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By Vanessa Salvia

The American College of Phlebology (ACP) has changed its name to the American Vein & Lymphatic Society (AVLS). The organization is still working on its new logo. The American College of Phlebology Foundation will be known as the Foundation for Venous and Lymphatic Disease, or FVLD.

During the closing presentations of the 2018 ACP Congress in Nashville on Nov. 10, Neal Khilnani, MD, president of the ACP Board of Directors, unveiled the organization’s new name. After the announcement, the room erupted with a standing ovation.

“It is a name that describes what we do and where we are along the timeline of our progress more so than the name we had before,” Dr. Khilnani said in his speech. “It clearly defines our area of specialty and it shows we’ve grown beyond our role as the college. Our moniker will become AVLS.”

Over the years, the American College of Phlebology has moved away from being a “college” and is now a well-rounded research, education and advocacy organization. Dr. Khilnani said the word phlebology in the name had also begun to feel limiting. As a result, the organization polled its leadership, industry partners and membership to find the core identities that a new name and logo should convey.

“We took all of that information in and identified core elements that were very important to us,” Dr. Khilnani explained. “Displaying an American heritage was important to us in the context of where we’re from and the system we work in. We wanted as much as possible to link ourselves to the organization that was formerly known as the ACP and at the same time it was important to say who we are today very clearly.”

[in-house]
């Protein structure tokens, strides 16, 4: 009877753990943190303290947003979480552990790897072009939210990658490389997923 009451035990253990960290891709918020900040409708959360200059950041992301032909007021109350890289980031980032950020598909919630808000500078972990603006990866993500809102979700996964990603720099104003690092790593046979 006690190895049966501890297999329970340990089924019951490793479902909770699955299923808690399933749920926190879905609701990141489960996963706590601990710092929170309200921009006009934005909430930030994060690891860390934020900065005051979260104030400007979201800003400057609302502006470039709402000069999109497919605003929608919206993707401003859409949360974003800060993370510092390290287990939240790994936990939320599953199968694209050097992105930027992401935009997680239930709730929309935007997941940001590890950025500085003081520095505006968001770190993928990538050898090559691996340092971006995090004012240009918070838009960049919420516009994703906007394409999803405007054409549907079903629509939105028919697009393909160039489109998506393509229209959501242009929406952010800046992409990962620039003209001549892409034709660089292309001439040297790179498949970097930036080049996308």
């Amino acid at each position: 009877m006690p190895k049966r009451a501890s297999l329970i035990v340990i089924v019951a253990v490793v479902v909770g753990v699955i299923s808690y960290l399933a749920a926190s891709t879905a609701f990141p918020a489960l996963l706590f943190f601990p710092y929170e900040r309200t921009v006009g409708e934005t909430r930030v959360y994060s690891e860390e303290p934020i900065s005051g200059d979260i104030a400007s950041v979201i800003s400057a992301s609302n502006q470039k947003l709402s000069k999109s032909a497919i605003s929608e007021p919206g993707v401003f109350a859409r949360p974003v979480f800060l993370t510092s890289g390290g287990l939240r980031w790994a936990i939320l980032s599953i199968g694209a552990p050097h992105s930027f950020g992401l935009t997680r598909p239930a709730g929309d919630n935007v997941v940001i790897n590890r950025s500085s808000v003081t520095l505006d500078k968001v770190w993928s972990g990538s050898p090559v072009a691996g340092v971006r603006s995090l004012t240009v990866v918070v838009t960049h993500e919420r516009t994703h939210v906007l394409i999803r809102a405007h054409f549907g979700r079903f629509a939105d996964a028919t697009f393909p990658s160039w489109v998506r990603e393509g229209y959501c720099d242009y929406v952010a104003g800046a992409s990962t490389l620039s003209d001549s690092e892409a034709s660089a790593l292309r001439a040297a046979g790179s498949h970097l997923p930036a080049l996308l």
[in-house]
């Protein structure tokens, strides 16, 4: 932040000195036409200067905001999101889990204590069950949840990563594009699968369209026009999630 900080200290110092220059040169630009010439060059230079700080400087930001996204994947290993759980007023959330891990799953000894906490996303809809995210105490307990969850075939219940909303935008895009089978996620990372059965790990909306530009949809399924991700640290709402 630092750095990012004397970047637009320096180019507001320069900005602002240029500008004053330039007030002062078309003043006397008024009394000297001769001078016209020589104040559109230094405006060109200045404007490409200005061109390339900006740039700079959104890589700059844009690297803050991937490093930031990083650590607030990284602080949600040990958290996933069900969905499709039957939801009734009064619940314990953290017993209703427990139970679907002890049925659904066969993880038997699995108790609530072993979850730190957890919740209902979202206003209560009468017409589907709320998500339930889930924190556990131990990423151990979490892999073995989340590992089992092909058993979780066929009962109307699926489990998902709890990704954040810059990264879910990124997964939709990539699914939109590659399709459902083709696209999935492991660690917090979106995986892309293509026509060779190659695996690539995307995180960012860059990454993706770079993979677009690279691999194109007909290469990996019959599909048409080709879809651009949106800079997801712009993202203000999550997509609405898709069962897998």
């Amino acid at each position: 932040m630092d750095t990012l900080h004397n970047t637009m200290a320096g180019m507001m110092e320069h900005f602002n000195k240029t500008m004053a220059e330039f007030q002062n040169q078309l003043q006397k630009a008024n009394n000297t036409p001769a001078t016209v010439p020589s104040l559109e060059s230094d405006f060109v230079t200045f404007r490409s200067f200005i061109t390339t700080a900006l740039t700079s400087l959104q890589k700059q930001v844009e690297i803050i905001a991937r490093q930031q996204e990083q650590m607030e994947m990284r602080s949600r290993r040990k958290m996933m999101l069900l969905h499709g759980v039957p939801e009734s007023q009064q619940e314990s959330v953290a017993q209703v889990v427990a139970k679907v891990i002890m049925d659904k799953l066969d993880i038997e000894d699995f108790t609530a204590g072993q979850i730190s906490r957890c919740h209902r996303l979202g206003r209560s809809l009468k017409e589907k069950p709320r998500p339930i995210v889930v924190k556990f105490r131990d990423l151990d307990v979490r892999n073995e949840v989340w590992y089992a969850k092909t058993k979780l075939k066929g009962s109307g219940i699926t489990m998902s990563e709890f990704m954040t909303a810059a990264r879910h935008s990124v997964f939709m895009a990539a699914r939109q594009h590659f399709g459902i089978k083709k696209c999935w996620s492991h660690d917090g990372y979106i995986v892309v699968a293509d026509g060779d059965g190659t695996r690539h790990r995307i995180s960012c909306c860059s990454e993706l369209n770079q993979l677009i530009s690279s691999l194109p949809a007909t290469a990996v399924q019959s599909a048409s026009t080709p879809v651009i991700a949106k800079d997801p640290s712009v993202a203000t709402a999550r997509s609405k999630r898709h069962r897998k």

The new name needed to include the concept of phlebology but minimize the hurdles that the words phlebology, vein and venous emphasized. It was also important to bring in the lymphatic community.

“We wanted to move away from the limitations of phlebology and introduce the importance that we place on the affiliation and association of lymphatic care for our particular organization and also for the patients, who at this point do not have a place where they can go to get doctors who can give them advice and care in the lymphatic area,” he said. “It’s going to become clear where to go for resources and expertise.”

Dr. Khilnani enjoyed the rare moment of being both the last president of the American College of Phlebology, as well as the first president of the American Vein & Lymphatic Society.

More than 1,200 guests and exhibitors were at the 2018 Annual Congress, of which 896 were registered attendees. The 2019 Annual Congress will be Nov. 7-9 at the J.W. Marriott in Phoenix. VTN


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Larry Storer

Larry Storer

Larry Storer has been editor of Vein Therapy News for 10 years. He has edited computer, shelter and medical publications at Publications & Communications LP for 30 years. He was also a corporate vice president and editorial director before retiring. Larry graduated from Baylor University with a BA in journalism and an MA in communications; and from Lamar University with a MED in school administration. He taught beginning and advanced reporting, beginning and advanced editing and editorial writing at Baylor University. Larry was a reporter, and city and news editor of the Beaumont Journal, and opinion editor at the Beaumont Enterprise and Beaumont Enterprise-Journal. He was also the founding managing editor of the Yuba City (California) Daily Independent-Herald.